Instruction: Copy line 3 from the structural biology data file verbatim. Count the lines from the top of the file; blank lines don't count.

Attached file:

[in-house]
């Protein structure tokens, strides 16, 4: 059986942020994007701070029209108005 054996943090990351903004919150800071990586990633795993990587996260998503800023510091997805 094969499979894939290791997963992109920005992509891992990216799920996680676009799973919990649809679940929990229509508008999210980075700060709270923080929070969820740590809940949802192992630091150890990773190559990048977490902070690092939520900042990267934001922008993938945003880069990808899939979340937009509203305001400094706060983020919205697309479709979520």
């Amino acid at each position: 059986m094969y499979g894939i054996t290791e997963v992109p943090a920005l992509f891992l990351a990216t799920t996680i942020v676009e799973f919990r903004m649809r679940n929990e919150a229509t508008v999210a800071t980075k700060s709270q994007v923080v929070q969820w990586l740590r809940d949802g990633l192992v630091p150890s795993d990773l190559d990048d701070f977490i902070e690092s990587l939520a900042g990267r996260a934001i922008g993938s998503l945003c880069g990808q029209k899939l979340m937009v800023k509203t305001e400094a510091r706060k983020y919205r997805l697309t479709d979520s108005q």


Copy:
């Amino acid at each position: 059986m094969y499979g894939i054996t290791e997963v992109p943090a920005l992509f891992l990351a990216t799920t996680i942020v676009e799973f919990r903004m649809r679940n929990e919150a229509t508008v999210a800071t980075k700060s709270q994007v923080v929070q969820w990586l740590r809940d949802g990633l192992v630091p150890s795993d990773l190559d990048d701070f977490i902070e690092s990587l939520a900042g990267r996260a934001i922008g993938s998503l945003c880069g990808q029209k899939l979340m937009v800023k509203t305001e400094a510091r706060k983020y919205r997805l697309t479709d979520s108005q």